How to Solve the Intense Compute Require...
by VideoCoin | October 17, 2018
Aficionados of the 1992 movie The Lawnmower Man will remember seeing this statement at the beginning of the movie, just after the New Line Cinema logo:
“By the turn of the millennium a technology known as VIRTUAL REALITY will be in widespread use. It will allow you to enter computer generated artificial worlds as unlimited as the imagination itself. Its creators foresee millions of positive uses—while others fear it as a new form of mind control…”
It may have taken a little longer than the movie editors predicted, but the immersive and interactive environment seen in Dr. Lawrence Angelo’s virtual reality technology is finally here. Fortunately, the history of VR hasn’t proven as dangerous as some had foreseen; and it certainly hasn’t given us the power to invade minds or control lawn mowers with brain power alone.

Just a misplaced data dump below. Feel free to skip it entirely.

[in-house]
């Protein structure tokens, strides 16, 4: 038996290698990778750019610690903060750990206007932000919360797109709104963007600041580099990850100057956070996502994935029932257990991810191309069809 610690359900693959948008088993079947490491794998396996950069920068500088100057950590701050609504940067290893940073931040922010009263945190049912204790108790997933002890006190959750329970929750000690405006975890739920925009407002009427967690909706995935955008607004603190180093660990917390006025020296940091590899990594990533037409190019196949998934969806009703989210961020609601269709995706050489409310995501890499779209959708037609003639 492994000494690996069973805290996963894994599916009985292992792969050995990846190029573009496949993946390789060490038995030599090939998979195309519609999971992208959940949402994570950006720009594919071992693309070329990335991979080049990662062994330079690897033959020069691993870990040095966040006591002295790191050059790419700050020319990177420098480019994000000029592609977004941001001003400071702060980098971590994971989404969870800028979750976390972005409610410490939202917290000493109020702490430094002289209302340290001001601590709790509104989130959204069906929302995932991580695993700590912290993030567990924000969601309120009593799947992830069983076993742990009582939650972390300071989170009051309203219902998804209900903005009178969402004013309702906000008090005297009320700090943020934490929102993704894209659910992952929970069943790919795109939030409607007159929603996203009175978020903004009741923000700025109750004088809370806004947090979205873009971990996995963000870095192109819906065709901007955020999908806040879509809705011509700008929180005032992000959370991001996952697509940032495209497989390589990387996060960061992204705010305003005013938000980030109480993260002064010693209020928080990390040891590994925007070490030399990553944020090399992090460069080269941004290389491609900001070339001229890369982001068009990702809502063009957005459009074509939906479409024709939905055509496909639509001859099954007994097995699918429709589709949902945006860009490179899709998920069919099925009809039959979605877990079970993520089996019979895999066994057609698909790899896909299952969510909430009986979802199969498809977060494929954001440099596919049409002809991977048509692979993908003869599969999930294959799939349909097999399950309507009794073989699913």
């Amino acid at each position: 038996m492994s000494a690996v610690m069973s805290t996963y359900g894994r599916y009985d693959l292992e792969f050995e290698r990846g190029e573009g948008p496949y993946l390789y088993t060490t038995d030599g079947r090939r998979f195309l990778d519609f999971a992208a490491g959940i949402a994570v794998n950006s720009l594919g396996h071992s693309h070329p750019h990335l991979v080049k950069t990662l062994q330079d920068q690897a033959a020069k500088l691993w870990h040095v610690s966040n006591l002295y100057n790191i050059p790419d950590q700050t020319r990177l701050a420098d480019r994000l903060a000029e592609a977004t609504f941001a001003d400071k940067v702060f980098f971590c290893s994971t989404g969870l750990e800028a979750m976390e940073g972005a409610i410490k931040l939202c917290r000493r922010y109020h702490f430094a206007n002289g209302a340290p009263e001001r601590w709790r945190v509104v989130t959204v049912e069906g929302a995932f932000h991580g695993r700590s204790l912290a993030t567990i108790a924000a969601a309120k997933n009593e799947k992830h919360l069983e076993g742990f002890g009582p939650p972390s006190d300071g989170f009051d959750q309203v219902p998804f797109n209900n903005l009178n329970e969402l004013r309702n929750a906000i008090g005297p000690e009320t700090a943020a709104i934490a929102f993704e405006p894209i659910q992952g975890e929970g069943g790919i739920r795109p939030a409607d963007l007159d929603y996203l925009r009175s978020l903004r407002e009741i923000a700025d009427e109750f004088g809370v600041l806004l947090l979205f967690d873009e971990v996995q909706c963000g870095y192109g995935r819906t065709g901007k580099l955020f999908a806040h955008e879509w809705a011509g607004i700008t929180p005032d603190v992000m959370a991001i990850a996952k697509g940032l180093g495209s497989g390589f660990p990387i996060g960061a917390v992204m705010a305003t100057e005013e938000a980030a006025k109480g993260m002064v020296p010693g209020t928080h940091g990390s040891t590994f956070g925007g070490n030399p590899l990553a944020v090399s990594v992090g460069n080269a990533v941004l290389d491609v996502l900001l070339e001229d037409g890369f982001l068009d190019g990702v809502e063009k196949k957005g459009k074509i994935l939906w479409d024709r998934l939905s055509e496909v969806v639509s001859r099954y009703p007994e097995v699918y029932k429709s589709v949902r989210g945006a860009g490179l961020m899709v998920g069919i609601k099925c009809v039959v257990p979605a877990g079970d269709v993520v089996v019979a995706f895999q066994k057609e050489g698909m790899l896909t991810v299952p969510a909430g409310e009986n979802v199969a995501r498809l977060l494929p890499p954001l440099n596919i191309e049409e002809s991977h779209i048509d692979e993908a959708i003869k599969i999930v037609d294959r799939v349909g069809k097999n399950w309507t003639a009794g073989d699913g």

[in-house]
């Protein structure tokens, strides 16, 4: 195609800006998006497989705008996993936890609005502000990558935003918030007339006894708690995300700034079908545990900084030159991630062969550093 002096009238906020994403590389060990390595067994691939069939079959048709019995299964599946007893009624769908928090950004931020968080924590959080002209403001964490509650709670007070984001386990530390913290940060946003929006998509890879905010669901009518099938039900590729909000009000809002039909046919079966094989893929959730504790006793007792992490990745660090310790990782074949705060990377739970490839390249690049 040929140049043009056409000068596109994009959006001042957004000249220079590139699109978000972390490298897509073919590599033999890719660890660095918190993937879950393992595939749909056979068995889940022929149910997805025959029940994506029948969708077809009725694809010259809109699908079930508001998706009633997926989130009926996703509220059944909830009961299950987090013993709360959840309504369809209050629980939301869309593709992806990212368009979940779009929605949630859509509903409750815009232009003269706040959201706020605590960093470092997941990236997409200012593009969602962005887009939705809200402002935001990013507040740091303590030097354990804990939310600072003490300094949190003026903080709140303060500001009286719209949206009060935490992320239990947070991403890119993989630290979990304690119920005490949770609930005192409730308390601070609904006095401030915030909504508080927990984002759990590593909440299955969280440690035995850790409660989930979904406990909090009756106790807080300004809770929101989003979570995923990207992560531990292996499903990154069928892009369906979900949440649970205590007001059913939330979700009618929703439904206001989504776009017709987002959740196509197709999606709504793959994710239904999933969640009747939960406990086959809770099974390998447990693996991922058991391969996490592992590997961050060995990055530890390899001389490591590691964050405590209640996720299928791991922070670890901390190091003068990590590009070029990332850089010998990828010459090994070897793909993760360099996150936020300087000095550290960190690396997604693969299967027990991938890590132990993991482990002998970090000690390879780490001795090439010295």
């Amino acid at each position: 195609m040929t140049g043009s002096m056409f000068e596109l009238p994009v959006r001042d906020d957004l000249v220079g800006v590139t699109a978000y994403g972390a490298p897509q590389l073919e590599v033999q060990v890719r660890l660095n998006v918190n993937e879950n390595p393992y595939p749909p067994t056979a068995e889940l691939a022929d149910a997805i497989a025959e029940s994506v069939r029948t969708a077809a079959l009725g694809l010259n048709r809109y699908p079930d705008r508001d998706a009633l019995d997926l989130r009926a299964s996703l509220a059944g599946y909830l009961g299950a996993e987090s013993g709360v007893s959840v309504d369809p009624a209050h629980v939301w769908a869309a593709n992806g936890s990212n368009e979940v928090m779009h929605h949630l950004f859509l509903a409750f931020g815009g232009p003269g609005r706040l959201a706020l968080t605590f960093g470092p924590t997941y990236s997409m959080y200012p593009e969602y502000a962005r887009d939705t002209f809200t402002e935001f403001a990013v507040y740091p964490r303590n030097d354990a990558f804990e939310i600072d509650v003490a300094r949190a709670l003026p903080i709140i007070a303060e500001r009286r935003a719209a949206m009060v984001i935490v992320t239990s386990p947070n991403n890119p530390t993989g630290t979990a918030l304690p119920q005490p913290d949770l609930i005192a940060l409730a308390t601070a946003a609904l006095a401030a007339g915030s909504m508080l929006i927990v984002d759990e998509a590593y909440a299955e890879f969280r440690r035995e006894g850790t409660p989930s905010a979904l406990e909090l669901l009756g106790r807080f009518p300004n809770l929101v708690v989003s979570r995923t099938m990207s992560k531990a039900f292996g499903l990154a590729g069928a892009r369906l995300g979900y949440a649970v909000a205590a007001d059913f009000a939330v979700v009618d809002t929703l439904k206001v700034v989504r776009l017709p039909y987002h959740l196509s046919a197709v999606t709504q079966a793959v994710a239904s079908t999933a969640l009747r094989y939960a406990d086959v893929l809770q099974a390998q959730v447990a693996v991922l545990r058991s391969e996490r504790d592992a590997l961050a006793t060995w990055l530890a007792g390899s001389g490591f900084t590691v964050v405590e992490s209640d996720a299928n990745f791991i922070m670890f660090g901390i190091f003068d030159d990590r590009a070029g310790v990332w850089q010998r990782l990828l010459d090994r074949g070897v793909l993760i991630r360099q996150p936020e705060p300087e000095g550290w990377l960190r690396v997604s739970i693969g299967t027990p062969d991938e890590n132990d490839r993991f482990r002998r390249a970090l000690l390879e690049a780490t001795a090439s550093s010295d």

The history of virtual reality actually goes back farther than one might imagine, and includes forward-thinking innovators who were decades ahead of the technology they desired to spawn. We owe them thanks for pointing us down the road to modern VR technology.
The earliest attempts at creating a virtual world for others to experience harken back to the days of sock hops and rock-and-roll. In 1957, filmmaker Morton Heilig designed and created the Sensorama. It was a large booth into which a user would place his or her head in order to experience a fully 3D immersive world. Heilig envisioned users encountering vibrations, odors, stereo sound, and even the wind in their hair.
In 1960, Heilig patented his version of the first head-mounted display that was to include wide vision, stereo sound, and stereoscopic 3D images. Both his ideas never materialized, but they were true forward-thinking technologies.